Pumpkin spice coffees are a dime a dozen in the corporate world that we live in. Many places have started to add purée into the mix to fight off their competitors. Everyone loves coffee. The underpaid labor that it takes to get those coffee beans to a blender makes it worth every single sip. There may be a day when coffee is so expensive that only those who believe in trickledown economics may be able to afford them. The tastiest thing about pumpkin spice coffees isn’t the coffee. It’s the spices.
The Top Secret Ingredients
The ingredients most commonly used in pumpkin spice coffee recipes: espresso, pumpkin pie spice (cinnamon, nutmeg, ginger, cloves, and allspice), pumpkin purée, and pumpkin spice syrup. In your race to make the best cup of coffee that your house has ever seen, you may be wondering what else you could put in that cup of joe. One could always add a little vanilla, star anise, hazelnut, cocoa, or peppermint.
Secondly, milk and sugar. There are so many types of milks and sugars, nowadays, that it’s difficult to keep up. Different kinds of milk have different consistencies. Non-dairy milk is normally thicker, concerning its consistency.
As for the sugars: does this one cause obesity or cancer? There’s no conclusive evidence for substitutes being bad for you, but it’s always safer to stick to something that’s older (lots of tests have been run on it).
You go hog wild with the spices. You’re an adult. No one controls you, and you need to show them that with the power of pumpkin pie spice.
The Infamous P.S.L. (Pumpkin Spice Latte)
Here we have the Q-tip of the cotton swabs. There are many pumpkin spice coffees—but one reigns supreme among the others—bludgeoning its competition with Instagram and Pinterest photos. Feel free to liquor this thing up.
What is a latte? Wikipedia says that it’s got an espresso and a lot of steamed milk. Cinnamon, nutmeg, cloves, pumpkin spice, and the addictive sweet stuff that’s produced a culture of obesity and violence.
This drink (possibly) cannot legally be mentioned without talking about the company we all know, love, and buy from: Starbucks. They developed this drink. They are like Frankenstein and the monster is the pumpkin spice latte. It wishes to learn our ways, asking for its maker to engineer a wife so that it, too, can be happy. This will birth a wave of other undead drinks that could jeopardize the human race as we know it.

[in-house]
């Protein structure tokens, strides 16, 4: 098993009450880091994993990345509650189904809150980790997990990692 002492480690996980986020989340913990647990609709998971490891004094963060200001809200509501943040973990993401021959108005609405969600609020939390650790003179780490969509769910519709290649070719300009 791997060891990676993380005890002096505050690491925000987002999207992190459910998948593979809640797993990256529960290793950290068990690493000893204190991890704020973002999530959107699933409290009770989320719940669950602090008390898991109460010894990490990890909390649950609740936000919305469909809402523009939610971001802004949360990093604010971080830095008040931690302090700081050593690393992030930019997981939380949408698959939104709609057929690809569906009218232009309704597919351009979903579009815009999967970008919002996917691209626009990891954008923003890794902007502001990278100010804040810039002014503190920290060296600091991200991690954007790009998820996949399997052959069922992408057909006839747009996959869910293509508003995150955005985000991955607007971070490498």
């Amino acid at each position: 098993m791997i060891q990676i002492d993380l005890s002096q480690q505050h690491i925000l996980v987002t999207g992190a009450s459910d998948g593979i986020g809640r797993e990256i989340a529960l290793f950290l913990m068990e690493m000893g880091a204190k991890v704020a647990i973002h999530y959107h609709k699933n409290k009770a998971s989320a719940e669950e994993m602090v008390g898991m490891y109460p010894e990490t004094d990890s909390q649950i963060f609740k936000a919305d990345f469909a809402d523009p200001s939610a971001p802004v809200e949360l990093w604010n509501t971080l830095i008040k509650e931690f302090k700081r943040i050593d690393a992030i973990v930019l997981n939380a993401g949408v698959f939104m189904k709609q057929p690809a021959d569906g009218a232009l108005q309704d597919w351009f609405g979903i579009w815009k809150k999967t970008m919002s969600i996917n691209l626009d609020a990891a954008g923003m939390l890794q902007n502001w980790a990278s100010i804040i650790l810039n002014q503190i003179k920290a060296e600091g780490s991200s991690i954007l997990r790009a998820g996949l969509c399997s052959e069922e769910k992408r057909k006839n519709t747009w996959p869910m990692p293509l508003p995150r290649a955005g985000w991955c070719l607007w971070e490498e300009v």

Cold Brewed Pumpkin Spice Coffee
You take whatever beans that you fancy and do the soaking process. You take that concoction and add the secret ingredients to form the amalgam of Autumn. Now, add some cool alcohol that you’ve been keeping in your freezer. Add some Irish cream. Add some vodka, schnapps, or Bailey’s.
This is where that peppermint can come in handy. You may also want to make it a chai drink. The options are almost endless.
Pumpkin Spice Turkish Coffee
The trend continues with our aversion to lattes. Turkish coffee is an interesting thing: super-finely ground coffee that’s unfiltered. You’ll want to get a pastry for this one. This is where we can try the pumpkin purée.
Pumpkin spice is fine too, but we’re trying things. We don’t want to go the safe route. We want to mix these chemicals together. Cardamom is a spice that is traditionally added to eastern coffees like this one, but most westerners have no idea how it tastes and adding pumpkin spice to this concoction might be a tad rash.
Although—we’re trying things, so you can’t not add some cardamom to the pumpkin spice mixture.
Pumpkin Spice Cappuccino
A Cappuccino is essentially espresso and milk with foam at the top. This one is a bit much on its own so you’re going to want to liberally add that pumpkin flavoring until the acidity calms down a bit. Some chai might go well with the mixture.
We don’t want to add too much sugar or you’ll crash and that defeats the purpose of why we drink it in the first place: it’s highly addictive. The addictiveness makes our brain think that coffee tastes good, and so it becomes good tasting. For addicting-sakes, leave the sugar in the bowl and enjoy the cappuccino like a real human being with no self-control, like the rest of us.
Pumpkin Spice Americano
An Americano tastes like water and cappuccino. Yes, precisely. It’s got a different feel than a regular brew, and since there’s very little to it, you want to go light on the spices. No purée.
Convenience Store Coffee with Pumpkin Spice
Go to your local convenience store. Go to the fridges. With all your heart, pick your poison. The overly priced coffee I normally get is a Cuban espresso. There’s enough sugar in convenience store beverages to kill a horse. Good. It tastes better that way. Is it food? Good question!
Take what you bought with your hard-earned cash, pour it into a blender, and add the secret ingredients. Since they are cold beverages to begin with, add some ice and/or cold brew to zest that puppy up.
After you’ve poured your Cuban-espresso cold brew mix into a cup, take out that whipped cream. You’re correct—we’re going to add the whipped cream on top of what should be illegal. Drizzle chocolate shavings onto it, for good measure.
Dripping or French Pressing?
Most people use the drip-brewing process to come out strong with a cup of coffee. There are positives and negatives to this. If you let the coffee burn or grounds get into the pot, then you probably don’t know how to toast bread either.
The french press is for those who have time. They’re hipsters who love the smell of asbestos-ladened records and can’t stand the sound of anything mainstream. French presses also make good coffee, so touché hipsters.